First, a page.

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THE SPECIAL ELECTION

Foes Say Governor Targets Minorities

Schwarzenegger's ballot measures would weaken the power of blacks and Latinos, critics contend.

October 27, 2005|Lisa Richardson | Times Staff Writer

Invoking the memory of Rosa Parks, a coalition of African American clergy, labor leaders and community activists cast Gov. Arnold Schwarzenegger's proposition campaign as an attempt to curb the power of black and brown people by weakening unions and altering the way electoral districts are drawn.

Several of the propositions on the Nov. 8 ballot would have the greatest effect on unions and neighborhoods with large minority constituencies, according to activists gathered Tuesday night at Bethel African Methodist Episcopal Church.

"The public sector worker is the backbone, the heart and soul of the middle class," said Martin Ludlow, executive secretary-treasurer of the Los Angeles County Federation of Labor. "This is an attack on the civil rights gains we have won over the last four decades."

Speakers from the California Teachers Assn., the NAACP and the American Federation of State, County and Municipal Employees said Proposition 77, which would erase legislators' ability to draw their own districts, could disenfranchise minorities by putting them in districts in which their voting power would be diluted. Ernest Smith of the Los Angeles NAACP recalled that in the 1950s, South Los Angeles was represented by a congressman, James Roosevelt, who lived in Beverly Hills. Several younger members of the audience laughed in disbelief.

Before an audience of about 150, sprinkled with union members, speakers framed the election as a struggle of ordinary people against an out-of-touch governor. For example, they said, the initiative making it more difficult for teachers to get tenure ignores the more serious problem in urban districts: that students do not have enough textbooks and supplies.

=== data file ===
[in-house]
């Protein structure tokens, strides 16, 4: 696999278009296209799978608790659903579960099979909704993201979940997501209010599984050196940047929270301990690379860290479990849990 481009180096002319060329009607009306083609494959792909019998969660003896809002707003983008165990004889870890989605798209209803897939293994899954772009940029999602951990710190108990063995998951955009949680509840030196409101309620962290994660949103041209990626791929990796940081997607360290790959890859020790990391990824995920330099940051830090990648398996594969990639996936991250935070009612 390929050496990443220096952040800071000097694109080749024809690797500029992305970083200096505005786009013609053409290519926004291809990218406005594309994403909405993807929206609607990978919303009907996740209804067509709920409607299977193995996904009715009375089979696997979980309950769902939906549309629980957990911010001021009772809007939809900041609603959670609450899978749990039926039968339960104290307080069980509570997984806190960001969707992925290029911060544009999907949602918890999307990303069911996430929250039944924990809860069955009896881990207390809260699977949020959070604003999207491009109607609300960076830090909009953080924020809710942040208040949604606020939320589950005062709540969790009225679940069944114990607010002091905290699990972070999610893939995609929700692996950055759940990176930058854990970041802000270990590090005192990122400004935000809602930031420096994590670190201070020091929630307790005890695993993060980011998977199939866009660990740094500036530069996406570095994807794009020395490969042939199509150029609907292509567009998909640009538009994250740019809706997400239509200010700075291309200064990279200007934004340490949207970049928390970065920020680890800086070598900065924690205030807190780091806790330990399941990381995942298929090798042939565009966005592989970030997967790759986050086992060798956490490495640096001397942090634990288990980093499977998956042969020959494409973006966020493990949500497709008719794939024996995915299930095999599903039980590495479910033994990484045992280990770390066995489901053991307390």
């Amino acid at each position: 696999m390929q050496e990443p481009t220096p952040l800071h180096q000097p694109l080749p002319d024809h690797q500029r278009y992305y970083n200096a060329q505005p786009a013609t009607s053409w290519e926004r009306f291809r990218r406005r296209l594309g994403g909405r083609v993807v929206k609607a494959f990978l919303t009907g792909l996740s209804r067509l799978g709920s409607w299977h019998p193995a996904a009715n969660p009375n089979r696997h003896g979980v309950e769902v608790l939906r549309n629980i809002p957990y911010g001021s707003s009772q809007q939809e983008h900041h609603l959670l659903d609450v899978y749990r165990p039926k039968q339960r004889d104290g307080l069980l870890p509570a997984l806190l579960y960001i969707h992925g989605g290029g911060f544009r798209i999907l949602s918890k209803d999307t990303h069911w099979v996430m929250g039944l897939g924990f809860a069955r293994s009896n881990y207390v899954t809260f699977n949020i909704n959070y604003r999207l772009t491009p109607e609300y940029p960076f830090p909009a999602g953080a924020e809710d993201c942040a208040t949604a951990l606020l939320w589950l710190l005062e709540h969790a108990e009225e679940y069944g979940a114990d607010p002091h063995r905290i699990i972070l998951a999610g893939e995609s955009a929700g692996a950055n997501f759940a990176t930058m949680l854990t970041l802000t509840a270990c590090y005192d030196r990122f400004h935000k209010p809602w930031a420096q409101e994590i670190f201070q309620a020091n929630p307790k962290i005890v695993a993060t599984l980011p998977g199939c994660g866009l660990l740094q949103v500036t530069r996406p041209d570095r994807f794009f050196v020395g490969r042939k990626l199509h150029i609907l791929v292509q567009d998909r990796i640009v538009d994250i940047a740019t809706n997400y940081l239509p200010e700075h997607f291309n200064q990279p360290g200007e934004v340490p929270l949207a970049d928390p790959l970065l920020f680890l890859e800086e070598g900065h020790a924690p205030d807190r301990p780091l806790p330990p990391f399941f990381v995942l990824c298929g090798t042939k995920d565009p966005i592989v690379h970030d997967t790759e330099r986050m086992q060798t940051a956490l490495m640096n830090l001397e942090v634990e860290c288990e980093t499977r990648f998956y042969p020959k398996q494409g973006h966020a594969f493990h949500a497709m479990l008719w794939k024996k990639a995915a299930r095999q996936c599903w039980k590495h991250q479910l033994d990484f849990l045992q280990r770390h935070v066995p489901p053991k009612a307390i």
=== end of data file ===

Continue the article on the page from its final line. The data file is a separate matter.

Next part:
"The first organized labor act," said the Rev. William Campbell of Mt. Gilead Baptist Church, was when "God raised up Moses to confront Pharaoh. And then he had that same Moses lead the children of Israel in a labor walkout!"

The governor did have some firm, if less vocal supporters, and several people left angry at the lack of diverse views on the panel. Tamon Pearson, 35, said he had hoped to hear the propositions debated. Instead he got "pseudo-preaching" on a soapbox, he said. "I think it's disingenuous to present only one side," he said, adding that the days when preachers could tell people how to vote are long past.

Pearson, who works in the Los Angeles County auditor-controller's office, said he planned to vote for all of the propositions pushed by the governor.

Shirley Husar, who drove from Palmdale for the event, agreed. Husar, 40, also supports those propositions. "I'm totally disappointed in the quality of this panel," she said.

But if the audience was of varying opinions, the leadership was united.

The Alliance for a Better California has had an average of 123 volunteers each Saturday for the last six weekends, knocking on doors in South L.A., and clergy members, community activists and residents vowed to join them. Minister Tony Muhammad, who attended, said the Nation of Islam would join the campaign and work to bring more young people on board.

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